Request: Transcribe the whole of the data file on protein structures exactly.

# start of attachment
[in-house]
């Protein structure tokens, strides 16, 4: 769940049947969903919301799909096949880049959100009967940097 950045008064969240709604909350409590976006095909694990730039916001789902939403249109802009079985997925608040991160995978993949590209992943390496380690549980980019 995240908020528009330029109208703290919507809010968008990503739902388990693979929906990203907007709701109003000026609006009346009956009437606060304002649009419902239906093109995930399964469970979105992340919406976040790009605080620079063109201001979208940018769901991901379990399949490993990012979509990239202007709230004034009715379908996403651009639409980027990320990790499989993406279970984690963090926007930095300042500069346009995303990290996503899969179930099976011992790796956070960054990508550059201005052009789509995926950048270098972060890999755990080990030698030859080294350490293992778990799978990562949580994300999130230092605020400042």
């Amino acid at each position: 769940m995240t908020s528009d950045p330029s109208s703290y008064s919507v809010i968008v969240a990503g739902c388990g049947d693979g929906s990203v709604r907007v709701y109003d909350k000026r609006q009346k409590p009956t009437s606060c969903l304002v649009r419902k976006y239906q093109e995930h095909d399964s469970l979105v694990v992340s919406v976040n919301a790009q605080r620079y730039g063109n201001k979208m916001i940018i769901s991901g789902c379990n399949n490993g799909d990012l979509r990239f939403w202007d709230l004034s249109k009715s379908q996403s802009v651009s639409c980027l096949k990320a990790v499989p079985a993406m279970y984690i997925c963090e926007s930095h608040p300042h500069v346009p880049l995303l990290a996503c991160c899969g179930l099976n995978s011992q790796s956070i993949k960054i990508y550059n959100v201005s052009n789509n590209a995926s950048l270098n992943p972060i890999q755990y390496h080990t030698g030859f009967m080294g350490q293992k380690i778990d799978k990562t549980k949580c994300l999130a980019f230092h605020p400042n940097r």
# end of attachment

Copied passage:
[in-house]
């Protein structure tokens, strides 16, 4: 769940049947969903919301799909096949880049959100009967940097 950045008064969240709604909350409590976006095909694990730039916001789902939403249109802009079985997925608040991160995978993949590209992943390496380690549980980019 995240908020528009330029109208703290919507809010968008990503739902388990693979929906990203907007709701109003000026609006009346009956009437606060304002649009419902239906093109995930399964469970979105992340919406976040790009605080620079063109201001979208940018769901991901379990399949490993990012979509990239202007709230004034009715379908996403651009639409980027990320990790499989993406279970984690963090926007930095300042500069346009995303990290996503899969179930099976011992790796956070960054990508550059201005052009789509995926950048270098972060890999755990080990030698030859080294350490293992778990799978990562949580994300999130230092605020400042």
């Amino acid at each position: 769940m995240t908020s528009d950045p330029s109208s703290y008064s919507v809010i968008v969240a990503g739902c388990g049947d693979g929906s990203v709604r907007v709701y109003d909350k000026r609006q009346k409590p009956t009437s606060c969903l304002v649009r419902k976006y239906q093109e995930h095909d399964s469970l979105v694990v992340s919406v976040n919301a790009q605080r620079y730039g063109n201001k979208m916001i940018i769901s991901g789902c379990n399949n490993g799909d990012l979509r990239f939403w202007d709230l004034s249109k009715s379908q996403s802009v651009s639409c980027l096949k990320a990790v499989p079985a993406m279970y984690i997925c963090e926007s930095h608040p300042h500069v346009p880049l995303l990290a996503c991160c899969g179930l099976n995978s011992q790796s956070i993949k960054i990508y550059n959100v201005s052009n789509n590209a995926s950048l270098n992943p972060i890999q755990y390496h080990t030698g030859f009967m080294g350490q293992k380690i778990d799978k990562t549980k949580c994300l999130a980019f230092h605020p400042n940097r």